Delivering Better Insight
Even the best-run labs can’t deliver perfect accuracy or precision in testing results. Ekidna’s patented technology delivers error rates of +/- 1% by weight, as accurate as a lab — and well within acceptable tolerances.
While error rates and error propagation are not a simple topic, we’ll provide an overview of the factors affecting accuracy and explain how we can control for them.
What is Error?
Measuring THC and CBD
There are two typical ways to measure the amount of cannabinoids in samples:
- Weight percent: the numbers that are quoted on packaging for THC and CBD. These are typically in “gram per gram” amounts, meaning that a 20% THC product has 0.2g of THC per gram total product. These weight percentages are the ones that everyone is most familiar with.
- Relative Error Percentage: when describing your test results, this is the percent off the true value of whatever you are testing. In this case, 5% error means +/- 5% off the true value.For example, if you had a 20% (weight percent) THC flower sample, and you tested this sample with a test that was 5% error (relative error percent) you would expect your test results to fall between 0.19g and 0.21g THC. This results in a weight percent reading between 19%-21% THC for a sample that has a true value of 20% THC. Ekidna promises to deliver +/- 1% (weight percent) accuracy with our devices.
The Current Testing Landscape
There is evidence that the variation in laboratory testing results can be as high as 19% weight percent¹.
This is a staggering error range. A study of a group of 84 different CBD products purchased from a variety of companies found that:
- 42.9% had less CBD than stated on the label.
- 26.2% had more CBD than stated.
- 21.5% had THC in them when they were only supposed to have CBD².
Combined, these results show that standard labs have relative percentage errors between 2-15%. Ekidna devices are at the low end of that range at about 5%, depending on the sample type.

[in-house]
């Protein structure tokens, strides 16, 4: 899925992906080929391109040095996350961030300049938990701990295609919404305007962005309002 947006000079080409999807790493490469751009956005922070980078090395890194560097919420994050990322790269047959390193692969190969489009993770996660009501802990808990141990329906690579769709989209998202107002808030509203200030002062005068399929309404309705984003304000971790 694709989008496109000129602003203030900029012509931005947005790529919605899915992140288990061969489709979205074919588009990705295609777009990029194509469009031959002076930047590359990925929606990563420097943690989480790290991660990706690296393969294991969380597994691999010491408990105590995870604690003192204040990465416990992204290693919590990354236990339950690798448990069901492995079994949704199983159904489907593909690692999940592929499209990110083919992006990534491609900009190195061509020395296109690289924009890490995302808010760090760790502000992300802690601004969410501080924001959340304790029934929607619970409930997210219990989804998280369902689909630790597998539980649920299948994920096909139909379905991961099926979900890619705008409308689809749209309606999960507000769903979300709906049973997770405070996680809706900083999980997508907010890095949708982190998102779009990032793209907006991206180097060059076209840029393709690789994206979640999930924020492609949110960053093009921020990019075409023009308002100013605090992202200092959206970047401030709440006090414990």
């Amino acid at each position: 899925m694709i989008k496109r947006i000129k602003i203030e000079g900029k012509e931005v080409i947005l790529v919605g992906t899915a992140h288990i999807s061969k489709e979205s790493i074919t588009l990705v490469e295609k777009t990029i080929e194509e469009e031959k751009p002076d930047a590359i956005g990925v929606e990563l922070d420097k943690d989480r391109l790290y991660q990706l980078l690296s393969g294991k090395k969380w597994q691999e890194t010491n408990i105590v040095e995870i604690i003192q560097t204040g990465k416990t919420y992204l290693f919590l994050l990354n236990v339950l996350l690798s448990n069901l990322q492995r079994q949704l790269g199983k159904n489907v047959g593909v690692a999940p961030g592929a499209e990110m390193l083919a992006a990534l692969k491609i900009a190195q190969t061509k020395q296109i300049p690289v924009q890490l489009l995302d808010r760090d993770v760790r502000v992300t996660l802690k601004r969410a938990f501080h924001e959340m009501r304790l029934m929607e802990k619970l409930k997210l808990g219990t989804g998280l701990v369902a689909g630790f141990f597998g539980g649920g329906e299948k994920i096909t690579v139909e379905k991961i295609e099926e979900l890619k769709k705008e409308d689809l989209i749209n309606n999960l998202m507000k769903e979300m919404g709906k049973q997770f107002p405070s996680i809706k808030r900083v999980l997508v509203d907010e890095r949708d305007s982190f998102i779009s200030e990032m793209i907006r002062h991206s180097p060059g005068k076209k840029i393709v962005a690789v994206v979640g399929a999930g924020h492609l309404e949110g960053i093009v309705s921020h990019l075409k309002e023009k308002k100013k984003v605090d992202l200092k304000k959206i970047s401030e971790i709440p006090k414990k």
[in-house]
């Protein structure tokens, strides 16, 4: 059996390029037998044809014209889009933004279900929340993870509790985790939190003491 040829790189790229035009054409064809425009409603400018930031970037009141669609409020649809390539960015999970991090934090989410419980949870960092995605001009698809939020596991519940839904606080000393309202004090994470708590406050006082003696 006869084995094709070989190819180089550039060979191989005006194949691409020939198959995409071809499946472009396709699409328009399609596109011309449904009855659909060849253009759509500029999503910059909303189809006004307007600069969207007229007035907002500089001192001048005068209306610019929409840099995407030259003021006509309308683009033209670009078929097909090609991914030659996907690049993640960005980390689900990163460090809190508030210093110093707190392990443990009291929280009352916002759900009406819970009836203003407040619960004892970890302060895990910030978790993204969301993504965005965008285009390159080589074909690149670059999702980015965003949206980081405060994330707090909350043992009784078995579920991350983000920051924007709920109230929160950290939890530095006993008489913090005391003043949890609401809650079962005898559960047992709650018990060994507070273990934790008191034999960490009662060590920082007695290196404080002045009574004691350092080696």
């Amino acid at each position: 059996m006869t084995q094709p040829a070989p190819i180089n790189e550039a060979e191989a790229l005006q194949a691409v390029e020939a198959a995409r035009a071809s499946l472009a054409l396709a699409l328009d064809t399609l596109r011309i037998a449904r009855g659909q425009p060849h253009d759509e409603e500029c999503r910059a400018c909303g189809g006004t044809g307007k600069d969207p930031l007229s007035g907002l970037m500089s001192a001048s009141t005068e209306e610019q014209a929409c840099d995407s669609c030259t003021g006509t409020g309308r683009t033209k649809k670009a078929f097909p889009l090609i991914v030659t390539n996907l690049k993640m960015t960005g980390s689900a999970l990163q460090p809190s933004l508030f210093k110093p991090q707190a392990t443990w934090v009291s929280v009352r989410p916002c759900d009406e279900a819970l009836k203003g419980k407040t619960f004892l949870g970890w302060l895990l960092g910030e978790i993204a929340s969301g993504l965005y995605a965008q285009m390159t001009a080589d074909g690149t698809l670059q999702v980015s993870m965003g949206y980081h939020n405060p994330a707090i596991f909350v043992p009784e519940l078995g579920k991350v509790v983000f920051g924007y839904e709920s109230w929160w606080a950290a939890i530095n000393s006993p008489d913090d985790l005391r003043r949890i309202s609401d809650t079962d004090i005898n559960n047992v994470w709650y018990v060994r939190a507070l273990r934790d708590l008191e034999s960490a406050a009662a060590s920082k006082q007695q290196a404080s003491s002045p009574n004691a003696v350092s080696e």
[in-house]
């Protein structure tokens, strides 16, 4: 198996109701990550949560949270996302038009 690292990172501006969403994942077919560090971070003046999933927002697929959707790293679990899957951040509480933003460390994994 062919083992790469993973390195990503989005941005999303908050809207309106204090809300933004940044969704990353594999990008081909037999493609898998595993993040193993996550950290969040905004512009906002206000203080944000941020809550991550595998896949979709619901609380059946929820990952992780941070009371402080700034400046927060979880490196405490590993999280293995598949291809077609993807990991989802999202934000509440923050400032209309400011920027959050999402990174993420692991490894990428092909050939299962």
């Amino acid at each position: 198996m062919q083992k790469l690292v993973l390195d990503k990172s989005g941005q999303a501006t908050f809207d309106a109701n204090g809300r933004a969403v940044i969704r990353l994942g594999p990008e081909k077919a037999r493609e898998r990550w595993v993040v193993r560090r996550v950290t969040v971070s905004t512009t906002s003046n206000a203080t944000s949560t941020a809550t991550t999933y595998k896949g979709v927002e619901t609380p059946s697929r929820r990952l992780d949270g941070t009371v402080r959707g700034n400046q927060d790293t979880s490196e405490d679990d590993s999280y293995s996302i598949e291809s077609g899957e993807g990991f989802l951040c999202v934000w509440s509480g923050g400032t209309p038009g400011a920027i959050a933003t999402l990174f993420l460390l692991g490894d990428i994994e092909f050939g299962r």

There are many factors that can drive this variation across different labs. Some of these include:
- Sample preparation methods
- HPLC maintenance levels
- Calibration differences, standard
- Reagent variations
- Operator experimental error
- Sample storage
- HPLC equipment variations
- Sample complexity
- Chemistry volumes
- Column age
- Environmental conditions
- Large dilutions
- Sample instability over time
- Sample complexity
The main thing that can affect error range is sample complexity. For example, a pure extract of THC or CBD will always be the easiest to measure, as the sample is very “clean” (meaning it has no other or few other ingredients).
A flower extract is slightly less clean, as it also contains other cannabinoids, terpenes, etc. THC/CBD are still the largest component (by weight) in this case, and so there is still relatively little background noise.
On the other end of the complexity spectrum there are things like cannabinoid-infused skin creams or edibles. These products have many different compounds in them (e.g. essential oils, other plant extracts, flavouring, colouring, preservatives, etc.) that can all affect the level of noise in the signal and lead to less accurate readings.
For Hemp Growers:
Lower Limit of Detection
A limit of detection is the lowest amount that a test can identify is present, but not necessarily accurately quantify. The current lower limit of detection for our test kits is about a 1.5% (weight percent) THC flower sample.
The technology behind our sensors is capable of much lower limits, however, and we are currently tuning a new version of our test kits for hemp-specific analysis.
Please contact us to get more information.
Sample Types Tested
Accuracy in Testing —
Without the Need for a Lab
Ekidna is fast, accurate and decentralized. Learn more about how Ekidna can bring
efficiencies to your operation.
- Liz Wagner, Michael Bott, Mark Villarreal, M. H. Industry Insiders Warn of Fraud at Marijuana Testing Labs – NBC Bay Area. NBC Bay Area Investigative Unit (2017).
- Bonn-Miller, M. O. et al. Labeling accuracy of cannabidiol extracts sold online. JAMA – J. Am. Med. Assoc. 318, 1708–1709 (2017).